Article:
Trauma remains a leading global cause of death. Knowledge of the epidemiological characteristics of trauma deaths is the backbone for trauma care planning, injury prevention, and systems improvements. In addition, this knowledge serves as an extremely useful baseline for determining health policy by directors of public health and for writing legislation at both the local and national levels. Seminal reports have set standards for textbook truisms and generated terms such as the “golden hour” and “trimodal distribution.” However, epidemiologic data from the past decades have yielded conflicting results, reflecting great geographic, socioeconomic, and regional differences. In particular, when investigating the principle of trimodal death distribution, several authors have challenged the validity of this measure, both from the North American and the European perspectives. Obviously, heterogeneity in the results from these studies makes general applicability difficult. In addition, autopsy rates as low as 10%, and rarely exceeding 60% in trauma, may further underscore the true injury spectrum in trauma deaths.
Reliable data on fatal trauma epidemiology is imperative for planning current and future trauma care in Europe. Although much can be learned from regional or national trauma registries, these data often preclude the availability and critical revision of autopsy data. Consequently, we sought to investigate the epidemiology of all trauma deaths over time in a representative North-European population, within a geographically defined area, and with a reliably high autopsy rate. Our primary aims were to document the demographic factors, the predominant injury mechanisms and severity, the causes of death, and the time distribution from injury to death after trauma.
Materials and Methods
All trauma deaths occurring in the Stavanger area during a 9-year period were reviewed, beginning 1 January 1996 and ending 31 December 2004. Stavanger University Hospital (SUH) serves as the only primary trauma care facility for a mixed urban/rural population-based region of 290,000 inhabitants, and it covers trauma for a wider population approximating half a million. Annually, the SUH receives >300 patients whose Injury Severity Score (ISS) is = 10 and/or whose injury mechanism require trauma team activation by preset criteria, as previously reported. About one quarter (80-85 patients/year) of all annual trauma admissions are severely injured patients with an ISS = 16 (unpublished data from SUH Trauma Registry). The pre-hospital emergency medicine service (EMS) system is based on paramedic-manned ambulances, in addition to an anaesthesiologist-manned rapid-response car and helicopter system (HEMS), as previously described. The hospital has a designated trauma team, which responds within 5 min of activation and is present in the trauma resuscitation room in the Emergency Department when the patient arrives. The team leader is the senior surgical resident on-call. Consultant specialists (i.e., neurosurgery, vascular and thoracic, or gastroenterologic surgeons) are present by priority or are called in on a rapid-response basis (15 min) outside office hours.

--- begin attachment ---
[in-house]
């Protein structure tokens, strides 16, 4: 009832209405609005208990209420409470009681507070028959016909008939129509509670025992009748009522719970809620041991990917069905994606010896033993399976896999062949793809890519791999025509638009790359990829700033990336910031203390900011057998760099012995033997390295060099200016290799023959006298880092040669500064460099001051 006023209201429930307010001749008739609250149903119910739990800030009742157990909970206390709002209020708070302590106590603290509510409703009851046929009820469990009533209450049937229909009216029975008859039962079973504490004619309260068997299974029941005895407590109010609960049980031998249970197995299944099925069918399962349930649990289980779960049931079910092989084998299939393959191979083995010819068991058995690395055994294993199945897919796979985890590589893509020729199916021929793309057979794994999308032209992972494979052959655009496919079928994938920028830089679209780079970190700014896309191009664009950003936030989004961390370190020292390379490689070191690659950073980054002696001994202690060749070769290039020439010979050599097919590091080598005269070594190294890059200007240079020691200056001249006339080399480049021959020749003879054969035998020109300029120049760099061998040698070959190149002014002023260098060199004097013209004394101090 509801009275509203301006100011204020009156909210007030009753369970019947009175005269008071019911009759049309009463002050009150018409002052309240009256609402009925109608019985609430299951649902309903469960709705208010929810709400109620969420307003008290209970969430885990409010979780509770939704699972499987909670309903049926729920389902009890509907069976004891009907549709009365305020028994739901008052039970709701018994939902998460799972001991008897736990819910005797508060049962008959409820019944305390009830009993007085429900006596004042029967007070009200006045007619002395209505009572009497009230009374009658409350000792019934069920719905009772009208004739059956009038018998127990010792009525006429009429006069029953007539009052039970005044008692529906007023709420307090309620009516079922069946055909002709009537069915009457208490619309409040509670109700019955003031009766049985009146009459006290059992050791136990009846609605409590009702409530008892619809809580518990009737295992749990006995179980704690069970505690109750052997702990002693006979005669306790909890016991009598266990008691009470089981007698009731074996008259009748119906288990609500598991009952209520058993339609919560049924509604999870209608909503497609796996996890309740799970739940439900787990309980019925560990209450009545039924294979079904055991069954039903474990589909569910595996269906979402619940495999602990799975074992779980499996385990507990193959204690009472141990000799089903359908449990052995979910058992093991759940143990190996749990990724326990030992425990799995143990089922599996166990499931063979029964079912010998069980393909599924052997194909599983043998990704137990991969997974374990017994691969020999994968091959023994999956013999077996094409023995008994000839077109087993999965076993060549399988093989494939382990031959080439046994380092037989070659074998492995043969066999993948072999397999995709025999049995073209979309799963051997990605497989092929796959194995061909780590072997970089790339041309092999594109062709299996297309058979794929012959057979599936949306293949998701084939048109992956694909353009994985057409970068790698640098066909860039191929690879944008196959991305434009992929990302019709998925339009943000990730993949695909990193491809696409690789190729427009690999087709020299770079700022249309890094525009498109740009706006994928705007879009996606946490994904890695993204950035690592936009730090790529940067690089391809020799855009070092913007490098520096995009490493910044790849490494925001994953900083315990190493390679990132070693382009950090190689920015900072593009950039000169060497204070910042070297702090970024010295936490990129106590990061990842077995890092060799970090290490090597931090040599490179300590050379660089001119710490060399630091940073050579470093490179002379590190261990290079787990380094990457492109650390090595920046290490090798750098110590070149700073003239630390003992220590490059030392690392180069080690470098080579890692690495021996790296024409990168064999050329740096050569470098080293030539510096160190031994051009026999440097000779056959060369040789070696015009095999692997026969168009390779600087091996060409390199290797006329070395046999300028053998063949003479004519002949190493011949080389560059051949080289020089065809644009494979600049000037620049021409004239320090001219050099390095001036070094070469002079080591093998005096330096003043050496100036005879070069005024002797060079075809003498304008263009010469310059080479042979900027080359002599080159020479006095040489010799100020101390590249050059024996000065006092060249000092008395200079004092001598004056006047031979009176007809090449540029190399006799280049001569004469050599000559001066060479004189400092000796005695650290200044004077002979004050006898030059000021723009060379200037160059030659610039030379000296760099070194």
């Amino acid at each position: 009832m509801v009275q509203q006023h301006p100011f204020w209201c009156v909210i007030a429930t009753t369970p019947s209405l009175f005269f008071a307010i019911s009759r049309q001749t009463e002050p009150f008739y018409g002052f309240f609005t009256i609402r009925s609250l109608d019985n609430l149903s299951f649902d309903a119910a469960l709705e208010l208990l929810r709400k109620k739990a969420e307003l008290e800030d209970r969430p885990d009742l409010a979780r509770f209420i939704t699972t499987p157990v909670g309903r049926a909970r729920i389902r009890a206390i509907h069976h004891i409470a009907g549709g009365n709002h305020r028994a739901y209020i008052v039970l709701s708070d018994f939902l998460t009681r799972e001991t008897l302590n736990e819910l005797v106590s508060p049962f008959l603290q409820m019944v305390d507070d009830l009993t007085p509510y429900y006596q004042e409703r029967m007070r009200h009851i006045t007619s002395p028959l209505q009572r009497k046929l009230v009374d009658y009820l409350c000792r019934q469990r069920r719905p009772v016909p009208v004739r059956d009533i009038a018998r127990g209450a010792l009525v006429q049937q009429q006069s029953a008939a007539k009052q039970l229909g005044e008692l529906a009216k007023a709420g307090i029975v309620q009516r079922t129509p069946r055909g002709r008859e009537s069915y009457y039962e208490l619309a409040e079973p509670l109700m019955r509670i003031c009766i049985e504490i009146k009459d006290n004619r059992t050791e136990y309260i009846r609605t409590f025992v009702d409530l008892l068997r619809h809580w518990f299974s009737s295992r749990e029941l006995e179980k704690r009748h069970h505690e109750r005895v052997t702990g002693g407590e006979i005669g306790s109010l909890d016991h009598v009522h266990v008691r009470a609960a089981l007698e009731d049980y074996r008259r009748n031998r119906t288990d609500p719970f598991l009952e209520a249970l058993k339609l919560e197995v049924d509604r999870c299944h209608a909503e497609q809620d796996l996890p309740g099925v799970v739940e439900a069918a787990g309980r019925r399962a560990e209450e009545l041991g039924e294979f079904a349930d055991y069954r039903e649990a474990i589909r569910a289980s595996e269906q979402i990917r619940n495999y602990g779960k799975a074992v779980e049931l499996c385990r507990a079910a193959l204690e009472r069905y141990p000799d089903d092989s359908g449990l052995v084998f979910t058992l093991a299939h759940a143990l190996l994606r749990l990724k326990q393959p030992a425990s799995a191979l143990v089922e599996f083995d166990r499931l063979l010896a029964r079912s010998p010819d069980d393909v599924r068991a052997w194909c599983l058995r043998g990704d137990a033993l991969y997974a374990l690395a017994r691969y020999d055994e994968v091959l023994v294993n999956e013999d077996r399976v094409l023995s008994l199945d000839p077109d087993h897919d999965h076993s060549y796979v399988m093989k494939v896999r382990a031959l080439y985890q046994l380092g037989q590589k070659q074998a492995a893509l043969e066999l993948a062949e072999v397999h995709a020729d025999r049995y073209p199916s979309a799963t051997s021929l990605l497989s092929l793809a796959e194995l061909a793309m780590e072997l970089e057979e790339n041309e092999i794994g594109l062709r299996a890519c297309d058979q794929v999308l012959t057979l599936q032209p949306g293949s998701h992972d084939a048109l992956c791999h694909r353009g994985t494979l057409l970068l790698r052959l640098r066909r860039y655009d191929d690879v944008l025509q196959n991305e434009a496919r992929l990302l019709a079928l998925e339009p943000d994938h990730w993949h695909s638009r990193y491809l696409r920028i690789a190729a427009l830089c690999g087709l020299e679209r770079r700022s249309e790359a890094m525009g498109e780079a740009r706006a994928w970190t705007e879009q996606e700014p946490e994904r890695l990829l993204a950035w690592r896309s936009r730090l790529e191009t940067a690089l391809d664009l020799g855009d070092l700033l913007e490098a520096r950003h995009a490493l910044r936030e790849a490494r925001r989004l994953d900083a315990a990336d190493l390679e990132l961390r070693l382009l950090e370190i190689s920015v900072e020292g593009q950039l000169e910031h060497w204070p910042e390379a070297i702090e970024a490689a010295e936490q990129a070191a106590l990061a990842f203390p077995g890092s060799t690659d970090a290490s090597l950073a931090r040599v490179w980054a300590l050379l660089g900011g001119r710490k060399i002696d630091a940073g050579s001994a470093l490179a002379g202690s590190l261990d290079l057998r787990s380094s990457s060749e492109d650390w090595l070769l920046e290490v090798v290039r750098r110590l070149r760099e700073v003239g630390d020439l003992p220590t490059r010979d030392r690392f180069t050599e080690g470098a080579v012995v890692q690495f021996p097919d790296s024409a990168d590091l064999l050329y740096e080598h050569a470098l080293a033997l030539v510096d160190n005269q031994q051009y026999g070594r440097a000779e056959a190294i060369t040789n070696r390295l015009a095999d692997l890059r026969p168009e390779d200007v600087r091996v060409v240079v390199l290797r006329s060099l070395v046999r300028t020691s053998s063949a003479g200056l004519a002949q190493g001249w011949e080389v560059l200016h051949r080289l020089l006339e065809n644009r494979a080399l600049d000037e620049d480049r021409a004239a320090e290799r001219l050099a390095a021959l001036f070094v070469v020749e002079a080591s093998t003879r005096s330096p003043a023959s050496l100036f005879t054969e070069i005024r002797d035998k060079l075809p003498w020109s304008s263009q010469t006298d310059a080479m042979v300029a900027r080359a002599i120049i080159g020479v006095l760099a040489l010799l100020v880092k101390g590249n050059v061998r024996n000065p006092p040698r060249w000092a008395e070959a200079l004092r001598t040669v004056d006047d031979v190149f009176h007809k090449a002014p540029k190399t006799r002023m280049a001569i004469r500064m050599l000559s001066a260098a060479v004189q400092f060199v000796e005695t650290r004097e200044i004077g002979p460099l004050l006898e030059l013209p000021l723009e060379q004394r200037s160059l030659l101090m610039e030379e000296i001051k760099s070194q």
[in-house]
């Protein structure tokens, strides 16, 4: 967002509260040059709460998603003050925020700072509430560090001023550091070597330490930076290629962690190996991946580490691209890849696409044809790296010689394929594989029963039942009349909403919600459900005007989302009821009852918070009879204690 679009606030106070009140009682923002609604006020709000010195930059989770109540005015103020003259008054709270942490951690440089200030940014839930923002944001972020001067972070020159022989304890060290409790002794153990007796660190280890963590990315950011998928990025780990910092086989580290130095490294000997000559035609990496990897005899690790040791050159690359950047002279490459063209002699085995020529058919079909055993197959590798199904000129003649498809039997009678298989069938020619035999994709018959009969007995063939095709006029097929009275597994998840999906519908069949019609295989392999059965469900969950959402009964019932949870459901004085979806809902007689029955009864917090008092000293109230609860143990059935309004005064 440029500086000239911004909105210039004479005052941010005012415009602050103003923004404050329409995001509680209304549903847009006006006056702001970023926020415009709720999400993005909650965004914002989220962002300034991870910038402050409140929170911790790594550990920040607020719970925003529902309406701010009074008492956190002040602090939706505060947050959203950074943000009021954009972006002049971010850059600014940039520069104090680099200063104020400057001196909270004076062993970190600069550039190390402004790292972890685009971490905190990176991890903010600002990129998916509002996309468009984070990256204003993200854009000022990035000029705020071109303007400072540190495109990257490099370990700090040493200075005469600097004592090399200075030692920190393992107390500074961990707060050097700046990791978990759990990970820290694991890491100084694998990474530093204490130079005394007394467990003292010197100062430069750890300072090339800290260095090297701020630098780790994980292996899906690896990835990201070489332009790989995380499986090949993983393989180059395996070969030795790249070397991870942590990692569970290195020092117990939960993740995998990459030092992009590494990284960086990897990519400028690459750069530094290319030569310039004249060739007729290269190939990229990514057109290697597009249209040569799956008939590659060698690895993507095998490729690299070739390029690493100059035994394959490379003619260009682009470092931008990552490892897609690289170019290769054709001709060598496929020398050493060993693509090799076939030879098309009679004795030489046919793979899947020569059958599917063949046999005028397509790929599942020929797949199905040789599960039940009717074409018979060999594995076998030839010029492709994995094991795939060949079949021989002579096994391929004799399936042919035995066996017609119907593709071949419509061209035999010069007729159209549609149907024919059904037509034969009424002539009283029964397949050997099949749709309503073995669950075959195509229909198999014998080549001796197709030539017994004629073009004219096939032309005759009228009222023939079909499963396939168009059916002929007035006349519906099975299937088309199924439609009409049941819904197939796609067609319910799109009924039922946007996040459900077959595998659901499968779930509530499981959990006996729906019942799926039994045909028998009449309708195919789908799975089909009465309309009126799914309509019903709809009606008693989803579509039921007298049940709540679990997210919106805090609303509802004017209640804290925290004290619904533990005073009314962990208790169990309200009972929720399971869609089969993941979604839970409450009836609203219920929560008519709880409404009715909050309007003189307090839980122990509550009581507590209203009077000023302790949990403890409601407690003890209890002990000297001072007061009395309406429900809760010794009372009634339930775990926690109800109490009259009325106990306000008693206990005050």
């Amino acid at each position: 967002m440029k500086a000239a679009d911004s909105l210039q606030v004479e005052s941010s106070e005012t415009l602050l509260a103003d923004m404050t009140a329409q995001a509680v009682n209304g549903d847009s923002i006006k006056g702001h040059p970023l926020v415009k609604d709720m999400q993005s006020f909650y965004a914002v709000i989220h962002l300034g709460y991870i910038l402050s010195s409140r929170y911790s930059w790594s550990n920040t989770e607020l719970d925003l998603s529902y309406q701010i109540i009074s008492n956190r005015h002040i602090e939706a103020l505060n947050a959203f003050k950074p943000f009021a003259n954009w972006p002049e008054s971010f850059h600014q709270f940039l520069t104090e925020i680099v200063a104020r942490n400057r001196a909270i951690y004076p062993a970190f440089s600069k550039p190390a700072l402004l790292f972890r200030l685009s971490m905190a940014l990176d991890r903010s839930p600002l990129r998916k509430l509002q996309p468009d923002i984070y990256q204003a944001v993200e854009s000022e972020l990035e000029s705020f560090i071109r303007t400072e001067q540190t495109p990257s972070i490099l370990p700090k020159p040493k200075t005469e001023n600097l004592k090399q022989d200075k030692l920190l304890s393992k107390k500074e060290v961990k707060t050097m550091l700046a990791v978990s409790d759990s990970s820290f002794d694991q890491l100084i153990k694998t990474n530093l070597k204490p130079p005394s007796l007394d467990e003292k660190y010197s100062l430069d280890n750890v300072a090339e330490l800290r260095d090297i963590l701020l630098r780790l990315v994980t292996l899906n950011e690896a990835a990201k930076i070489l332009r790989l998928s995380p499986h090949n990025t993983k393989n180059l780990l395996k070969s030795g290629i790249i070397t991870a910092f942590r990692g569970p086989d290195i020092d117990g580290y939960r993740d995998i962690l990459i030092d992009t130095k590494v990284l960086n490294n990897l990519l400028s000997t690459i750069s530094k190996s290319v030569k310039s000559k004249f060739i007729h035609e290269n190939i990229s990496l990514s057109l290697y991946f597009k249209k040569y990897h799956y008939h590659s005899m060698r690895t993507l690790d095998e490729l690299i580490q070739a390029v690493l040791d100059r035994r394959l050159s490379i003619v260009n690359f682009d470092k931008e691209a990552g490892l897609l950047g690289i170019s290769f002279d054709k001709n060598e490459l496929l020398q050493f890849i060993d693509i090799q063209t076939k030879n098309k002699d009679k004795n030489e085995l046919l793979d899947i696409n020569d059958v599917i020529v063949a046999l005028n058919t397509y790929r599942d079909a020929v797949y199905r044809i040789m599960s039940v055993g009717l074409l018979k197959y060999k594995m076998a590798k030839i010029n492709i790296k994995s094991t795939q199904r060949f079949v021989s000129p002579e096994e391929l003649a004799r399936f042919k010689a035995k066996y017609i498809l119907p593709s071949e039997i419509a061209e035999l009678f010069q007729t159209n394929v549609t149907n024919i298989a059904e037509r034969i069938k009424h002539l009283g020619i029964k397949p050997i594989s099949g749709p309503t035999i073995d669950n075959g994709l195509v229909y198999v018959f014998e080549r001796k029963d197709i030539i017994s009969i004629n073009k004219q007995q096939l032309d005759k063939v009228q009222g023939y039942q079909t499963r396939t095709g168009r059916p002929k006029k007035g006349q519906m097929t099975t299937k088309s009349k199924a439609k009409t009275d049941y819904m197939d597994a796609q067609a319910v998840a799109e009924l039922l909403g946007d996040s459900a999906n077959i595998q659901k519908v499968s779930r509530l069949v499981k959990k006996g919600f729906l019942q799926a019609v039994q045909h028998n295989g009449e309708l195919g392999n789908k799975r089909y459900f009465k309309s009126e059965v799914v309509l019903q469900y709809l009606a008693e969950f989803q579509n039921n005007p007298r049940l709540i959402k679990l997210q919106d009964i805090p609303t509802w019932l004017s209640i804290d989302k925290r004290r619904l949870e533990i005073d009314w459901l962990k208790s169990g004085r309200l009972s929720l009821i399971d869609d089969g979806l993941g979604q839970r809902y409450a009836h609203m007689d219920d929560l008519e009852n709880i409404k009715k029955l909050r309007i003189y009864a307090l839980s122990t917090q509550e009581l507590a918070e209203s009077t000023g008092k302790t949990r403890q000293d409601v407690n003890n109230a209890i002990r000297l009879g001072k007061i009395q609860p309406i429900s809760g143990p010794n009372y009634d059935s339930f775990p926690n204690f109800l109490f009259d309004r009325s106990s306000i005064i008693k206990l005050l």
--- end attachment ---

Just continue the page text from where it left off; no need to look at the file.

To justify an epidemiological approach to a defined population of trauma deaths, the study population was limited to trauma deaths occurring within the Stavanger community area (with 290,000 inhabitants) and included victims holding residency within the ...